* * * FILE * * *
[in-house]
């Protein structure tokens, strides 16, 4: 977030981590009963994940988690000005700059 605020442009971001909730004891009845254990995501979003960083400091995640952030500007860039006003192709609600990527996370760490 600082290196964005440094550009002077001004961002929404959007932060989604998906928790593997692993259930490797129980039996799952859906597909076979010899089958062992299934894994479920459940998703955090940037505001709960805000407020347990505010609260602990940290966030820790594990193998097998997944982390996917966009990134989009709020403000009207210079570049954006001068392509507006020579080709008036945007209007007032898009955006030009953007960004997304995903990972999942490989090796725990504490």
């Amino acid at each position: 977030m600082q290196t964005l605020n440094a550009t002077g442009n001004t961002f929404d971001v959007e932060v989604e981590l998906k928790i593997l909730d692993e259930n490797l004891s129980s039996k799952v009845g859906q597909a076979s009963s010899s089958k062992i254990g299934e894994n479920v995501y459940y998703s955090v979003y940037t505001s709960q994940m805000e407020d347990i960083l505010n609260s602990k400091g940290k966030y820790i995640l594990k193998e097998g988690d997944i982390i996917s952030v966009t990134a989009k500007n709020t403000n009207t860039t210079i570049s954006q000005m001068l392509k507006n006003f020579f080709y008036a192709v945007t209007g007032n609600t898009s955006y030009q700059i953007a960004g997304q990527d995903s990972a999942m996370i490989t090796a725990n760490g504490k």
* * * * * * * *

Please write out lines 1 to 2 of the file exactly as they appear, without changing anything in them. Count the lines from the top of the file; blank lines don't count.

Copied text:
[in-house]
């Protein structure tokens, strides 16, 4: 977030981590009963994940988690000005700059 605020442009971001909730004891009845254990995501979003960083400091995640952030500007860039006003192709609600990527996370760490 600082290196964005440094550009002077001004961002929404959007932060989604998906928790593997692993259930490797129980039996799952859906597909076979010899089958062992299934894994479920459940998703955090940037505001709960805000407020347990505010609260602990940290966030820790594990193998097998997944982390996917966009990134989009709020403000009207210079570049954006001068392509507006020579080709008036945007209007007032898009955006030009953007960004997304995903990972999942490989090796725990504490």